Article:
Politics & Government

Lawmakers focus on math, science upgrades

FRANKFORT - The General Assembly is apparently going to approve a plan to improve math and science in Kentucky's schools -- minus incentive pay to attract more qualified teachers in those fields.

The House Appropriations & Revenue Committee yesterday unanimously adopted its substitute version of Senate Bill 1, which includes several initiatives to upgrade math and science. The bill goes to the full House.

But the committee took no action on SB 2, which would provide incentive pay to attract more math and science teachers and to reward them for top student performance.

SB 2 stalled in the House committee in the face of strong opposition by the Kentucky Education Association, which opposes incentive and differentiated pay.

The bills' sponsors held out hope that SB 2 might be rescued in the joint conference sessions that resolve different House and Senate versions of legislation.

The Senate approved the two bills, but their sponsors expressed disappointment that the House committee approved only half of what they considered a package.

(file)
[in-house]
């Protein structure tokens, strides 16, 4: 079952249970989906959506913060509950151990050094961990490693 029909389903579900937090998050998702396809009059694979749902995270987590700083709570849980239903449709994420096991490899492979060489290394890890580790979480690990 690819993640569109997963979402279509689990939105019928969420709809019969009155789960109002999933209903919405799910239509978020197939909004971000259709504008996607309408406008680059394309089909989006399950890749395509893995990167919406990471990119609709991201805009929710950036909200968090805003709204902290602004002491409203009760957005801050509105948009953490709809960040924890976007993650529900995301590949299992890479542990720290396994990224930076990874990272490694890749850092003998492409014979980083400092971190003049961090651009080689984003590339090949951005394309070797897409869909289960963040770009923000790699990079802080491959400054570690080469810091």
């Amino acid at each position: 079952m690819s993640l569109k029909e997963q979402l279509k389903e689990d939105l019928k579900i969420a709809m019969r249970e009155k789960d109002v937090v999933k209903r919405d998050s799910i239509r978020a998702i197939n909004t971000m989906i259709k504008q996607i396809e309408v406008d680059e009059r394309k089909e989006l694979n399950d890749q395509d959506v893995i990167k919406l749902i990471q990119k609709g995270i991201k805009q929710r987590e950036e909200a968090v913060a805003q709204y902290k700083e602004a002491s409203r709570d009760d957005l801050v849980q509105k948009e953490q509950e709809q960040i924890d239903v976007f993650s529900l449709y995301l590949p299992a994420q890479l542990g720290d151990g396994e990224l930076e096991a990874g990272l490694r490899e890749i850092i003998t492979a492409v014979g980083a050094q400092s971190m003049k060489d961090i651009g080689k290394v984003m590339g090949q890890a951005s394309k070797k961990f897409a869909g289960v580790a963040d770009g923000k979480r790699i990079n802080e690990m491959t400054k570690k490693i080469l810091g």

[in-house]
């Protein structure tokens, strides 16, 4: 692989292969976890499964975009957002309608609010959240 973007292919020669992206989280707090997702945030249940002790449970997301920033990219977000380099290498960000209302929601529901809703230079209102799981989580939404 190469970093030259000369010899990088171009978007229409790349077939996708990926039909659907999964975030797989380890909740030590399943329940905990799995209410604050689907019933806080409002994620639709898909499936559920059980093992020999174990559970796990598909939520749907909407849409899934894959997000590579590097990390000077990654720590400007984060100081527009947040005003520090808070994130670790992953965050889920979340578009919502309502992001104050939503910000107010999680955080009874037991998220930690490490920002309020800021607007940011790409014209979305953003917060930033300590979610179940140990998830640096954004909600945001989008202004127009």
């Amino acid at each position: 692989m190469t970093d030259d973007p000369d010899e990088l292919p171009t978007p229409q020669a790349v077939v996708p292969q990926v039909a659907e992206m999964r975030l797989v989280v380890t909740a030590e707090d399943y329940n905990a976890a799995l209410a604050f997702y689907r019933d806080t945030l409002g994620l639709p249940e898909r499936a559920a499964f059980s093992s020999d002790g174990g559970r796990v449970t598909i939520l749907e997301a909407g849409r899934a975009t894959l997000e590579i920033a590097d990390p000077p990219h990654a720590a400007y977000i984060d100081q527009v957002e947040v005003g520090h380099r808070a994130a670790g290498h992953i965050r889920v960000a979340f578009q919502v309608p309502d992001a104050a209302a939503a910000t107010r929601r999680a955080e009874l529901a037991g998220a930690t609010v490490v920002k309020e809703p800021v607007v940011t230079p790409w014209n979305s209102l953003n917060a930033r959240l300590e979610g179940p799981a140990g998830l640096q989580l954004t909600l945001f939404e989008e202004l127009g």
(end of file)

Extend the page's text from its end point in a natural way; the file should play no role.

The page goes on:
"Pulling the incentives kills Senate Bill 2," leaving the math-science initiative too weakened "to make it successful at the level we want," said Sen. Ken Winters, R-Murray, chairman of the Senate Education Committee.

"We probably didn't make any step forward in attracting and retaining a great cadre of teachers," Winters said.

Senate Majority Leader Dan Kelly, R-Springfield, said "some elected officials are afraid to take a chance" for fear of losing votes in the next election.

Kelly said the "issue is building a cadre of highly qualified math and science teachers in every school in the state, not just one or two here and there."

Nationally, many education and business leaders are calling for stronger math and science instruction because the United States is lagging in these fields.

Winters said SB 1 will provide $3.8 million over two years for several initiatives, including grants to schools, student scholarships for advanced study and better training of teachers.

Incentive pay in SB 2 would cost $900,000 over two years, Winters said.

Robert F. Sexton, executive director of the Prichard Committee for Academic Excellence, said SB 1 "should be effective" in improving science and math offerings, but he was disappointed that incentive pay was dropped.

"We know from around the country there are teachers' unions that have helped fashion these reforms," Sexton said. "This is an issue that's not going to go away."

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